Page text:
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Cover thumbnail for Let Yourself Continue: Social/Political Protest Let Yourself Continue: Social/Political Protest

Social and political activism has been a hallmark of works of art in Grinnell College's collection since its early days, mirroring the College's roots in the Social Gospel Movement of the 19th century. The horror and futility of war, the mendacity and malfeasance of politicians, and the brutality of oppression in all its manifestations remain potent subjects for artists, just as they remain stubbornly intractable problems to resolve.

Dissident, subversive, anti-establishment art deployed as a tool against public corruption and oppression was the passion of Kay Wilson, the Grinnell College Museum of Art’s longtime curator of collections and manager of the Print and Drawing Study Room in Burling Library, who retired in June of this year. She was stalwart in her support of acquisitions of prints by pivotal women artists from Käthe Kollwitz to Adrian Piper, and an advocate for more regional artists such as Virginia Myers, longtime professor of printmaking at the University of Iowa, whose “A Time of Malfeasance,” a portfolio decrying the shame of President Nixon’s Watergate crisis in the early 70s, has such unsettling relevance to our own time.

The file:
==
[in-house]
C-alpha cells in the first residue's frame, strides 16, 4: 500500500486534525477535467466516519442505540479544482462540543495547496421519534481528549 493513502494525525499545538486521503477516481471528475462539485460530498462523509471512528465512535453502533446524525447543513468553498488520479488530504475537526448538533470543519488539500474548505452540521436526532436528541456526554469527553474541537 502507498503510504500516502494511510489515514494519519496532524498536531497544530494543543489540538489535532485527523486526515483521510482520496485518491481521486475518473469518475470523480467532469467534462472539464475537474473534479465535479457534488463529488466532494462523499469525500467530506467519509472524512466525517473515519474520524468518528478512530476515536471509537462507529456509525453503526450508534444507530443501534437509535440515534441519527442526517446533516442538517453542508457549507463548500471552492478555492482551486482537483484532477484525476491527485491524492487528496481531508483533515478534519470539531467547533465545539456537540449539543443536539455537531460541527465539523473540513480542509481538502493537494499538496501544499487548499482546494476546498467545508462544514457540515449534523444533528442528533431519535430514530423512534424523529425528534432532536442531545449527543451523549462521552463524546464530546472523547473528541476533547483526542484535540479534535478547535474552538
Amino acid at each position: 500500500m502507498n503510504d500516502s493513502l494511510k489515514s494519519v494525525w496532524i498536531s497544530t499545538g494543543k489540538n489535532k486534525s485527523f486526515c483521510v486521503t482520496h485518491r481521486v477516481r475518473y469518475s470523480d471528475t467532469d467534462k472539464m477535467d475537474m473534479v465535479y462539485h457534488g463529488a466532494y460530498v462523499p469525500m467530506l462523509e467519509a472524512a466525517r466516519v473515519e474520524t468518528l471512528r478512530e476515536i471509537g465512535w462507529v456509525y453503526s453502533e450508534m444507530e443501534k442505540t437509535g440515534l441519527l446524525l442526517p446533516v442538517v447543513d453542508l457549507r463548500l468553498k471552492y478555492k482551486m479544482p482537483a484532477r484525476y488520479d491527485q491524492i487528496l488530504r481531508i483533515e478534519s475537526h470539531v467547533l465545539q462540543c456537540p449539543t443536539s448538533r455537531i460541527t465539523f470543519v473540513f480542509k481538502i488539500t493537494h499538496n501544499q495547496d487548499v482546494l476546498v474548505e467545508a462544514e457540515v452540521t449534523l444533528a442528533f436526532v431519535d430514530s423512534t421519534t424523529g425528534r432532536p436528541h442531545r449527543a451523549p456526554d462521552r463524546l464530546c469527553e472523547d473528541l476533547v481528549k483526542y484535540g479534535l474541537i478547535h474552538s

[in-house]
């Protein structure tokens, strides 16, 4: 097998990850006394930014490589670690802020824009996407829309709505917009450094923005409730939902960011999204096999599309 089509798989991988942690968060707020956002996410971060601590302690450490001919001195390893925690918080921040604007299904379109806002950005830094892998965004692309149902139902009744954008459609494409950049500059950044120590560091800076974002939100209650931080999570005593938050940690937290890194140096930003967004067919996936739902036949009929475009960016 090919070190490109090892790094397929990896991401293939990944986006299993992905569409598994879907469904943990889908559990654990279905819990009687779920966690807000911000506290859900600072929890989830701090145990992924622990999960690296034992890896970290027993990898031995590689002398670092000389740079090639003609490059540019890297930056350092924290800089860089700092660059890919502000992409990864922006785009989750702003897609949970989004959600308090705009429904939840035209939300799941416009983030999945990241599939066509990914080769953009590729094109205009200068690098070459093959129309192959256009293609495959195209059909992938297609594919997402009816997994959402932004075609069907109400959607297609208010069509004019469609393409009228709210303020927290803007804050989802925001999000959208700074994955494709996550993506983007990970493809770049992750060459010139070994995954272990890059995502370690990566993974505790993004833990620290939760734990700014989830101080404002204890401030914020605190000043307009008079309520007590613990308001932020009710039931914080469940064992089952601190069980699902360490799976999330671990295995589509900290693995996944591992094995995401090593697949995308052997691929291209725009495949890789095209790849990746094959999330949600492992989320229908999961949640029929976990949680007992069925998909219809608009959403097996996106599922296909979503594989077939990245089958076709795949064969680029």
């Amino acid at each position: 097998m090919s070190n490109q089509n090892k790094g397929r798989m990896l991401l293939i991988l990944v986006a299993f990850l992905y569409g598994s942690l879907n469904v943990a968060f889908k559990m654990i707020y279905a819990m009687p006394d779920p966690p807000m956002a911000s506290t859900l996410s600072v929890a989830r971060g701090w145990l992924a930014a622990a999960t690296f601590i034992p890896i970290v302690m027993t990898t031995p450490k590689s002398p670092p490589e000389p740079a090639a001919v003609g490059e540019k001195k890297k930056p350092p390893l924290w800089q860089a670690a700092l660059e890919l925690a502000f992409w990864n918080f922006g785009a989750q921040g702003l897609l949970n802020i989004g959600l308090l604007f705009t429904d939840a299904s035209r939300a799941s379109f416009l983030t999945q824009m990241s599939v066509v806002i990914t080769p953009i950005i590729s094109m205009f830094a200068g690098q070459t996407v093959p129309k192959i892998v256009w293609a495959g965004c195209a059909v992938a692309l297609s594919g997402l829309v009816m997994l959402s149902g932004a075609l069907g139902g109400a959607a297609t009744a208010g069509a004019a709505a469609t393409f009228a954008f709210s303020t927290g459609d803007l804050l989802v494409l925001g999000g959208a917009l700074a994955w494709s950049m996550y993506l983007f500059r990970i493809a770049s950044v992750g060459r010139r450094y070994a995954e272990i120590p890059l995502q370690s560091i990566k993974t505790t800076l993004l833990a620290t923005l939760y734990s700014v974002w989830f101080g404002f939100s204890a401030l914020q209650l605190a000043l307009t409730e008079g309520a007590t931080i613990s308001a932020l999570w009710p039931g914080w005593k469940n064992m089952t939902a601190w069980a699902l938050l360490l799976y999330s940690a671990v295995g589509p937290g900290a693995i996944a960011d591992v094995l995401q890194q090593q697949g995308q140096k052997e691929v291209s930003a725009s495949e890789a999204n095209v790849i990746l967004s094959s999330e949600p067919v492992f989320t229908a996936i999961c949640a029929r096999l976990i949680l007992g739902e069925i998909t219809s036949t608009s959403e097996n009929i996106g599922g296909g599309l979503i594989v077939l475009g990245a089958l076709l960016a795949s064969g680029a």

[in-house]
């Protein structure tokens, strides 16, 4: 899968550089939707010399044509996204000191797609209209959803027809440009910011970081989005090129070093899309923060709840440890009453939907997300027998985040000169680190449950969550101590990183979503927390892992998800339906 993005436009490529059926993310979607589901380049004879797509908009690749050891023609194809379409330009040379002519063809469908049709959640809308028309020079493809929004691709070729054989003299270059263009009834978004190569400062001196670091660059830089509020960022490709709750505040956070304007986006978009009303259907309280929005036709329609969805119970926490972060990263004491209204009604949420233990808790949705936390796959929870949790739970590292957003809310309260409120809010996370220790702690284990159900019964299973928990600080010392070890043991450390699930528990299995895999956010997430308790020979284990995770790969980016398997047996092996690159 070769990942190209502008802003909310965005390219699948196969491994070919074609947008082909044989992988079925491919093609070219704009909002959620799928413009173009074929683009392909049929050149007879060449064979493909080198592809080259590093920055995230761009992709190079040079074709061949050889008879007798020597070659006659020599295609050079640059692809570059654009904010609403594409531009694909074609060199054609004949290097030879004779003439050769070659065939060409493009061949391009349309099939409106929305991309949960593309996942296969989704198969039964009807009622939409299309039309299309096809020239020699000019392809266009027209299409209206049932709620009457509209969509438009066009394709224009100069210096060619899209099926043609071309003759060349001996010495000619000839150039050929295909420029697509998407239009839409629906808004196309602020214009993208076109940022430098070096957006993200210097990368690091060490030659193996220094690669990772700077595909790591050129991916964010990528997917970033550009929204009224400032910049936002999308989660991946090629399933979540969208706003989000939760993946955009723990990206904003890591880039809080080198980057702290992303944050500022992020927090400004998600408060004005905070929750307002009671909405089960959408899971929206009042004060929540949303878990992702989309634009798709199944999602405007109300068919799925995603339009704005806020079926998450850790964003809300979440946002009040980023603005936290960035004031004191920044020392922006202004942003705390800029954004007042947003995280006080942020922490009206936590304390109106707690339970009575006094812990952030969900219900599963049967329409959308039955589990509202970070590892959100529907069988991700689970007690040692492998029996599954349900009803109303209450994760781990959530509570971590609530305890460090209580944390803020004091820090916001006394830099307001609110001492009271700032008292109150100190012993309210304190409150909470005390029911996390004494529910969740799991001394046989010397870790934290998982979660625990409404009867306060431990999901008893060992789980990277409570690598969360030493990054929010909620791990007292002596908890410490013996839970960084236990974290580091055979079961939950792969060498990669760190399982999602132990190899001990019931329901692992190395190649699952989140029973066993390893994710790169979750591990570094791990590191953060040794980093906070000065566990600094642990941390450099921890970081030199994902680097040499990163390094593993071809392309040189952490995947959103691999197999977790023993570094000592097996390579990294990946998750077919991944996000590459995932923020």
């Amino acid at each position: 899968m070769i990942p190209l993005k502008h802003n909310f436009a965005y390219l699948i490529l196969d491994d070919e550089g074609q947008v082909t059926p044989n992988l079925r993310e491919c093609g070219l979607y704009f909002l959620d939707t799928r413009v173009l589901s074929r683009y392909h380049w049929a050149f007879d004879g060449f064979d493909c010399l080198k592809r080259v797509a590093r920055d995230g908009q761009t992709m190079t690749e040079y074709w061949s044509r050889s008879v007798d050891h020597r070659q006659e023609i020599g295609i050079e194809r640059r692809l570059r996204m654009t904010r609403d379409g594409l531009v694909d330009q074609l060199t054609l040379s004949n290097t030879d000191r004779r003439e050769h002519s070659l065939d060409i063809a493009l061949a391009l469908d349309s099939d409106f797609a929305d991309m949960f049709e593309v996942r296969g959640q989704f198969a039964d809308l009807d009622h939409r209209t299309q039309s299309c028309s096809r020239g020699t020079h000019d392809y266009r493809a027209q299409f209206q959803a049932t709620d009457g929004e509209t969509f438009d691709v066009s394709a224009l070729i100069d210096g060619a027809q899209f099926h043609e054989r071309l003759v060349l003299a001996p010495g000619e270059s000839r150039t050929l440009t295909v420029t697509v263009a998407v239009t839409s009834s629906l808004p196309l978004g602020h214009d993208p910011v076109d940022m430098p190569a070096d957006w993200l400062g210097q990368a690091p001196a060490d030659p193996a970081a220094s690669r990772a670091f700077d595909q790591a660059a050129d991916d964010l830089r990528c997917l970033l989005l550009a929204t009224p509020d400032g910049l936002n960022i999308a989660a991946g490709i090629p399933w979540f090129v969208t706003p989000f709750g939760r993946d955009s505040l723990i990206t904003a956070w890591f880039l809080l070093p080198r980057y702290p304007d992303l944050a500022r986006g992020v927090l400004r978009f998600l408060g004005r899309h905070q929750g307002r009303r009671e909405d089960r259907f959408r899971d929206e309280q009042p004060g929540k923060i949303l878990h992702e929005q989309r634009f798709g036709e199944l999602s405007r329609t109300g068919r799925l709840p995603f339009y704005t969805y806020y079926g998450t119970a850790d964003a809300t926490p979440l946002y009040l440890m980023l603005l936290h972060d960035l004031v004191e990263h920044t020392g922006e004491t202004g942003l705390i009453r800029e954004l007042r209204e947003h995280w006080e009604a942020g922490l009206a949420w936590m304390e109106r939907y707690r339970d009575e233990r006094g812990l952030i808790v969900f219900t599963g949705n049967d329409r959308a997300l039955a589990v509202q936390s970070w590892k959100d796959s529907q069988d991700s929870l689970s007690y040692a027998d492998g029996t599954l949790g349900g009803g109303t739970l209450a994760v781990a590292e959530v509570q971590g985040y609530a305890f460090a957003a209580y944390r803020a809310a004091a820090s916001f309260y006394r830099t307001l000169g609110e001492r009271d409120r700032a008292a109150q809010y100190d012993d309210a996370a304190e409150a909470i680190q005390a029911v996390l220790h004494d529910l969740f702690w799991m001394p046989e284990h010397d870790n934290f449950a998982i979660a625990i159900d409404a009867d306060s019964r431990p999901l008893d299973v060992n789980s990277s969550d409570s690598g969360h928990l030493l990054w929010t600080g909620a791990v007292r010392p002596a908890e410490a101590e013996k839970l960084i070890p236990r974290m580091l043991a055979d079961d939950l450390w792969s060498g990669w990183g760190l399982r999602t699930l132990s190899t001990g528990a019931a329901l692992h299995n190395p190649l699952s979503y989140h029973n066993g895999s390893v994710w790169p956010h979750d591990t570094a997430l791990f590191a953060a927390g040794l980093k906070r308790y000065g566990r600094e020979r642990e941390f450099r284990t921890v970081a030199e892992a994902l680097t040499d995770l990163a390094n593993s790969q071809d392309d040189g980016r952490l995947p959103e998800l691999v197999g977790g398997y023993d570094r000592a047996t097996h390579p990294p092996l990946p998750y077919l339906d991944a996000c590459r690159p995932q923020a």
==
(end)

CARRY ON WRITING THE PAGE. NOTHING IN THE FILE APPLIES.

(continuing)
The Museum of Art's collection has included prints by the German printmaker Käthe Kollwitz since the 1960s, when they were still lesser known in the United States. We added four more in 2001, with the acquisition of the John L. and Roslyn Bakst Goldman Collection of German Expressionist Prints, which itself the Goldmans began building in the 1960s. It grew to number 71 prints by the greatest artists of the movement, Kollwitz being a principal example. Her combination of technical virtuosity, compositional innovation, and emotive power is unsurpassed. Concerned from the beginning with the hardships of the working class and embroiled in the political upheavals of her time, her own life was marked by the death of a son in World War I, a grandson in World War II, and persecution for her own politics at the hands of the Nazis. Her unflinching self-portraits, particularly those from late in life, make her a peer of Rembrandt and Van Gogh.

Kay Wilson's leadership and initiative resulted in our acquisition of "Vanilla Nightmare’s #14", the drawing by Adrian Piper. In pursuit of drawing appropriate for the College’s collection, Kay contacted the artist directly at her studio in Berlin. Due to our past association with South African artists William Kentridge and Diane Victor, as well as a historical resistence to such oppressive regimes as apartheid coursing through the bloodstream of the College, Piper and Kay mutually agreed that this drawing was the one for us. We were proud to lend it to an important retrospective of Piper’s work in 2018 at the Museum of Modern Art in New York.
Showing 1 to 11 of 11 Records

Fat Man and Little Boy

Frances Jetter
21st Century American Print

Die Freiwilligen

Käthe Kollwitz
20th Century German Print

Tod mit Frau im Schoss

Käthe Kollwitz
20th Century Germany Print

Vanilla Nightmares #14

Adrian Piper
Charcoal on newsprint
20th Century American Drawing

Police Museum

Rosalind Fox Solomon (aka Rosiland Fox Solomon)
Gelatin silver print
20th Century American Photograph

La Frontera

Sue Coe
20th Century British (Modern) Print

To Be Or Not To Be Free

Faith Ringgold
21st Century American Print

Showing 1 to 11 of 11 Records

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